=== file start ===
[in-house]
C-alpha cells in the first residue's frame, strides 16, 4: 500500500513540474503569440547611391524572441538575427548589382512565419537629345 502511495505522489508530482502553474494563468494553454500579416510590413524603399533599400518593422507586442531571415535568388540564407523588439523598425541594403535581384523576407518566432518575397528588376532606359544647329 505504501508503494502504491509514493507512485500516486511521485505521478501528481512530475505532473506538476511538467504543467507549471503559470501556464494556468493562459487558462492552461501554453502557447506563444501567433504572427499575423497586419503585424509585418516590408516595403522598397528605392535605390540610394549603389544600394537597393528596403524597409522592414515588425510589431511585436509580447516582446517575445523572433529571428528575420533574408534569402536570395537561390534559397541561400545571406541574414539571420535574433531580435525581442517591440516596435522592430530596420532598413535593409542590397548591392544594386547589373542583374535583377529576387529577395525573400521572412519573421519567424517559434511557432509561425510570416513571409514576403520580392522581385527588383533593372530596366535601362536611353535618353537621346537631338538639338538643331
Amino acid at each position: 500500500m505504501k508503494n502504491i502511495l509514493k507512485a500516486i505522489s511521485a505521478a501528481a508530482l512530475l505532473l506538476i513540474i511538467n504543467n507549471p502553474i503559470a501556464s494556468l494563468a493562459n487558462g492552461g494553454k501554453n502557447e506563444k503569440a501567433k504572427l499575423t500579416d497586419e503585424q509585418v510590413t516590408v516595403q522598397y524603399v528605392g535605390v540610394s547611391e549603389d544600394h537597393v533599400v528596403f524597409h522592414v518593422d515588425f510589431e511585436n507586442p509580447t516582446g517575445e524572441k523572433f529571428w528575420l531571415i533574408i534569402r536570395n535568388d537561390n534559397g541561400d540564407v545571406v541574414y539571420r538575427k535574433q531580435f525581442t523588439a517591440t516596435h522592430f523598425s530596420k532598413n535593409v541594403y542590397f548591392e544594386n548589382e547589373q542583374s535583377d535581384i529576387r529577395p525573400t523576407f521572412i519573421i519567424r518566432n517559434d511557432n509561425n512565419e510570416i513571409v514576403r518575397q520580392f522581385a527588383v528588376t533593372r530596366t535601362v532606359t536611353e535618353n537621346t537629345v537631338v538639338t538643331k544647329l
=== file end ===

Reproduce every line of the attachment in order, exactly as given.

[in-house]
C-alpha cells in the first residue's frame, strides 16, 4: 500500500513540474503569440547611391524572441538575427548589382512565419537629345 502511495505522489508530482502553474494563468494553454500579416510590413524603399533599400518593422507586442531571415535568388540564407523588439523598425541594403535581384523576407518566432518575397528588376532606359544647329 505504501508503494502504491509514493507512485500516486511521485505521478501528481512530475505532473506538476511538467504543467507549471503559470501556464494556468493562459487558462492552461501554453502557447506563444501567433504572427499575423497586419503585424509585418516590408516595403522598397528605392535605390540610394549603389544600394537597393528596403524597409522592414515588425510589431511585436509580447516582446517575445523572433529571428528575420533574408534569402536570395537561390534559397541561400545571406541574414539571420535574433531580435525581442517591440516596435522592430530596420532598413535593409542590397548591392544594386547589373542583374535583377529576387529577395525573400521572412519573421519567424517559434511557432509561425510570416513571409514576403520580392522581385527588383533593372530596366535601362536611353535618353537621346537631338538639338538643331
Amino acid at each position: 500500500m505504501k508503494n502504491i502511495l509514493k507512485a500516486i505522489s511521485a505521478a501528481a508530482l512530475l505532473l506538476i513540474i511538467n504543467n507549471p502553474i503559470a501556464s494556468l494563468a493562459n487558462g492552461g494553454k501554453n502557447e506563444k503569440a501567433k504572427l499575423t500579416d497586419e503585424q509585418v510590413t516590408v516595403q522598397y524603399v528605392g535605390v540610394s547611391e549603389d544600394h537597393v533599400v528596403f524597409h522592414v518593422d515588425f510589431e511585436n507586442p509580447t516582446g517575445e524572441k523572433f529571428w528575420l531571415i533574408i534569402r536570395n535568388d537561390n534559397g541561400d540564407v545571406v541574414y539571420r538575427k535574433q531580435f525581442t523588439a517591440t516596435h522592430f523598425s530596420k532598413n535593409v541594403y542590397f548591392e544594386n548589382e547589373q542583374s535583377d535581384i529576387r529577395p525573400t523576407f521572412i519573421i519567424r518566432n517559434d511557432n509561425n512565419e510570416i513571409v514576403r518575397q520580392f522581385a527588383v528588376t533593372r530596366t535601362v532606359t536611353e535618353n537621346t537629345v537631338v538639338t538643331k544647329l